Thursday, October 30, 2008

How and why.

As it turns out, my professor does not want to know the "how" but the "why" in the written statement of our final digital art assignment. My why takes up a wimpy paragraph in the first draft. I spent waaaaaay more time discussing how I'd manipulate the images and print them...probably because that is easier to do. The following "why" statement is stretched out a bit, but I'm pretty pleasantly surprised at an idea that popped up as a result of this experiment:

My photographs are a visual exploration of organic form and texture. Similar to a scientific experiment, I reduce the number of distracting variables to move the viewer away from her everyday associations with nature. Stripping flowers, leaves, and trees of color reveals symmetry and detail in much sharper focus than they would have otherwise been viewed. By removing plants from their environment or simply focusing on individual plants or parts of a plant, each subject is shown simply as it is in a moment of time; identity is defined outside its usual physical or culturally conceived environment.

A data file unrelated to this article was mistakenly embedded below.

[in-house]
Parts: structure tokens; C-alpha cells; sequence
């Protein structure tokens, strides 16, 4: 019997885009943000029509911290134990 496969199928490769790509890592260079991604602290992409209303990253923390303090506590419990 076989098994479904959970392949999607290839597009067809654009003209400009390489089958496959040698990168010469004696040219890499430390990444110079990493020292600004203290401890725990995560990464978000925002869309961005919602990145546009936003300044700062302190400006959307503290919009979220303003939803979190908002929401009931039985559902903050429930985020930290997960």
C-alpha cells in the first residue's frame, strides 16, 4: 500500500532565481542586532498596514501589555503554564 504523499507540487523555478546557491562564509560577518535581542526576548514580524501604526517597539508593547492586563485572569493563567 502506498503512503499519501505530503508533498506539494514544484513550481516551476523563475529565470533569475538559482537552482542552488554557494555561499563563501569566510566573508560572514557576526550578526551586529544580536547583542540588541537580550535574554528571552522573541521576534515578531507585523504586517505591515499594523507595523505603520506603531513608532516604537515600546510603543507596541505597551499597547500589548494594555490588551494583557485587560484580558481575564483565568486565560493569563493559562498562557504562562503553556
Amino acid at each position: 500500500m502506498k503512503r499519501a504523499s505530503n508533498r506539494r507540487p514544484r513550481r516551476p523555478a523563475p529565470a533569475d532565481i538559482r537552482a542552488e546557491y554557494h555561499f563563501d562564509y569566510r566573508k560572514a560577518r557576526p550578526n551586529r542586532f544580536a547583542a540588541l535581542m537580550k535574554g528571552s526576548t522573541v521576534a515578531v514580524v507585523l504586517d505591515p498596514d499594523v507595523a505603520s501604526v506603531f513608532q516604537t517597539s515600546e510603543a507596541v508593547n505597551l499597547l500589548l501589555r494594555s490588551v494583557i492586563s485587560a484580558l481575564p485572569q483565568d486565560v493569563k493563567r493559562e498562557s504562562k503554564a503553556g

For a moment, then, a gerbera daisy is not defined within human language by its latin name, Gerbera jamesonii, or culturally bound as a cheerful, popular flower well-suited to floral arrangements. A close-up image of its central florets doesn't give that much away. An image of an eye, for instance, or a lily pad, may surface for a moment before the mind snaps it neatly into place as "gerbera daisy."

A pattern is revealed as these images are observed as a collection, transforming them into a case for Darwinian natural selection. Nature has, indeed, selected more successful forms and textures that are repeated over and over in the natural world. The rough bark of an oak tree is very reminiscent of the exterior of an orchid bulb, while a close up of a daisy's flower head may remind the viewer of a field of corn. By examining form and texture outside of context, common links are revealed.


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